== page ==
Pension Application of John Cox: R2404

                        Transcribed and annotated by C. Leon Harris

 

            On this 16th day of October in the year 1834 personally appeared in open Court before the Court of the County of Scott in the Commonwealth of Virginia, now sitting, John Cox a resident of said County aged seventy six years, who being duly sworn according to law, doth on his Oath, make the following declaration, in order to obtain the benefit of the Act of Congress passed the 7th day of June 1832 –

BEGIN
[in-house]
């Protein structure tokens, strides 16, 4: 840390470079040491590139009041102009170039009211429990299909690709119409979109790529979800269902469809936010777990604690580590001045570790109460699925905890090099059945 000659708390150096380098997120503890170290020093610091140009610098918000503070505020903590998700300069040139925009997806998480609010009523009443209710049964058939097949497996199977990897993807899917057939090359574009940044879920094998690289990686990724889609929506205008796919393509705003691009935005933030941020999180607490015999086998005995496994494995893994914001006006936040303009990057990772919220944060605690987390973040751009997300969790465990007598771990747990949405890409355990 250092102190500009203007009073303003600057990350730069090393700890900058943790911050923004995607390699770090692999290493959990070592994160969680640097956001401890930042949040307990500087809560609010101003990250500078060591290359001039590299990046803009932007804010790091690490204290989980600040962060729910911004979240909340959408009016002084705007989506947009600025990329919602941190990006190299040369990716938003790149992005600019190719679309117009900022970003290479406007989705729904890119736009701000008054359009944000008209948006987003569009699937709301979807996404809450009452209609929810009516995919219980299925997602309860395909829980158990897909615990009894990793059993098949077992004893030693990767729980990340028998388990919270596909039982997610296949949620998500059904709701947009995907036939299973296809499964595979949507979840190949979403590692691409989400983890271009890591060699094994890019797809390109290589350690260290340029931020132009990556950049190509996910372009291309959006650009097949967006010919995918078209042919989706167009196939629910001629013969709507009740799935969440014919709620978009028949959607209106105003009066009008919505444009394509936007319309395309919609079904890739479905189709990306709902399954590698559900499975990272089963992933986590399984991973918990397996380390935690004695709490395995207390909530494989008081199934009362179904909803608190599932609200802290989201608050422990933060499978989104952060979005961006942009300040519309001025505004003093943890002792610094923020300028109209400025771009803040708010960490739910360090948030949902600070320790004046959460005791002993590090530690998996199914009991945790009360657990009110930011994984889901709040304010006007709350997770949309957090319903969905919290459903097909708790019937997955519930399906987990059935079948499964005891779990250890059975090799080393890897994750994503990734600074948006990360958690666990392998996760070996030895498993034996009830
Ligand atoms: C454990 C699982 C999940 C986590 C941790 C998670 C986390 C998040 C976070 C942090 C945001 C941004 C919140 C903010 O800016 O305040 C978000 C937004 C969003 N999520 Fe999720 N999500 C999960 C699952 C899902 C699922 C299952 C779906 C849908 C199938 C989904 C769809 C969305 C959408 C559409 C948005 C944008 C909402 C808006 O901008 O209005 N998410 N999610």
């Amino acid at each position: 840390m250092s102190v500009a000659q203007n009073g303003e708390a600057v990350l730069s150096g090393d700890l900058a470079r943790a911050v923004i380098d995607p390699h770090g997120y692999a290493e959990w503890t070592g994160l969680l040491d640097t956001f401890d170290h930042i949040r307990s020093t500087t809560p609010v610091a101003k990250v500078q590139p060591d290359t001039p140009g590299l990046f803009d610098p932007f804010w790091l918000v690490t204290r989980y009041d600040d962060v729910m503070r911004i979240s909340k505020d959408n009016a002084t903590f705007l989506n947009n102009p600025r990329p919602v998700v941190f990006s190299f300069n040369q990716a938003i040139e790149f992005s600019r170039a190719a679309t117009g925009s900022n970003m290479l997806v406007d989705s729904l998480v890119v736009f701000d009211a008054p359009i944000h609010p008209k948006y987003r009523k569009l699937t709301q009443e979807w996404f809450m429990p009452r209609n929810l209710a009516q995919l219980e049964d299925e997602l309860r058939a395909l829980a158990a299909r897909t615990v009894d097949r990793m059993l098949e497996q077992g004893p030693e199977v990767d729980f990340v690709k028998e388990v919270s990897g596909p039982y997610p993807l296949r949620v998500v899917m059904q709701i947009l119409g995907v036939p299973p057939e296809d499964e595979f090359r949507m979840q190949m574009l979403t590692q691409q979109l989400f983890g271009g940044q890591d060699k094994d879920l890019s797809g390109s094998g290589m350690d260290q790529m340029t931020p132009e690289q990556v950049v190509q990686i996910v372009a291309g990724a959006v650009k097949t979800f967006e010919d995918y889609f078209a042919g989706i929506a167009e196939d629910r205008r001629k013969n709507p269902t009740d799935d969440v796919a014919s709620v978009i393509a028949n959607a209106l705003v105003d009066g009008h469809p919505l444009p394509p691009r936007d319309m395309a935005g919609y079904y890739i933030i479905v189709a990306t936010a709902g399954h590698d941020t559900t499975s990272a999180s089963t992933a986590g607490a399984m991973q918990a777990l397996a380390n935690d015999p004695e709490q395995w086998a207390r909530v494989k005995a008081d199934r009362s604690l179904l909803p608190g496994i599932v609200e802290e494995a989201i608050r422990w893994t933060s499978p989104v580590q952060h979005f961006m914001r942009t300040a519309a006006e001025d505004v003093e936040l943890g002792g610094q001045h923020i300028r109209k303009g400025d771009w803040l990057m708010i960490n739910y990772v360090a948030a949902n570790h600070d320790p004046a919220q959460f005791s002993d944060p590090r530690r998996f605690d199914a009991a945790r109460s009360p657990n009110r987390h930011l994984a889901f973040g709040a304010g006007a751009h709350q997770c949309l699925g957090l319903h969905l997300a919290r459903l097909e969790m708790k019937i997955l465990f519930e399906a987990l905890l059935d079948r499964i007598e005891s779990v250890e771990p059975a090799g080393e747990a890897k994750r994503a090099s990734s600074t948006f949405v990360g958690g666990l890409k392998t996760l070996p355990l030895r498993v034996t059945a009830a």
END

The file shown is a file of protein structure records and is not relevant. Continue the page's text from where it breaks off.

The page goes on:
That in the year 1775 or 1776 [sic: see notes below] as well as he now recollects, his father was drafted in a detachment commanded by Col Lewis to serve a tour in the northwestern Territories of Virginia against the Indians who were than making war upon the settlements of Virginia and this declarant then quite a youth volunteered as a substitute for his father to perform the said tour of service, which lasted six months. This declarant then resided in the County of Montgomery in the said state, and joined the Company Commanded by Capt James Thompson, who died before joining the main Army Commanded by Col. Lewis. At his death, the declarant and the Company to which he was attached was put under the Command of Capt. Dickinson whose Christian name he thinks was William, but of this his recollection will not enable him to speak with certainty. They joined the main Army Commanded by Col. Lewis and marched to the point between the junctions of the Keshawe and Ohio rivers, where the Indians were active and in great numbers, and attacked them at this encampment, and defeated them with great slaughter. In this engagement Col Lewis was wounded and Capts Dickinson and Skidmore were killed. Col George Paris [sic: Pearis] also belonged to the Army, and commanded the Regt after Col Lewis was wounded. After serving six months on this expedition, and in guarding the Frontiers this applicant was discharged, but has long since lost his discharge. During the war of the revolution, but in what year the declarant does not remember, he was drafted for a six months tour of service and marched to North Carolina against the British and tories in a regiment Commanded by Col. William Preston in the company commanded by Capt. Russell whose Christian name he does not recollect. In this service this declarant was at the Battle at Ramsour’s[?] Mills, but he does not recollect the names of the Officers who commanded the American forces upon that occasion. He recollects that the first [word illegible] was disastrous to the Americans, but Col. William Campbell coming up with a large reinforcement at a [word illegible] rallied the retreating Americans, recommenced the engagement, and finally drove the British and Tories, making great slaughter. The tour of service for which the declarant was drafted having been served, this declarant with many others volunteered to go with Col. Campbell against an encampment of Tories in the Militia of Carolina commanded by a Capt. Francis that intercepting them on an excursion from their encampment we attacked them unawares and killed the most of them. The declarant was then discharged after a service of [two words illegible] six months and returned home. And he also long since lost his discharge for this service.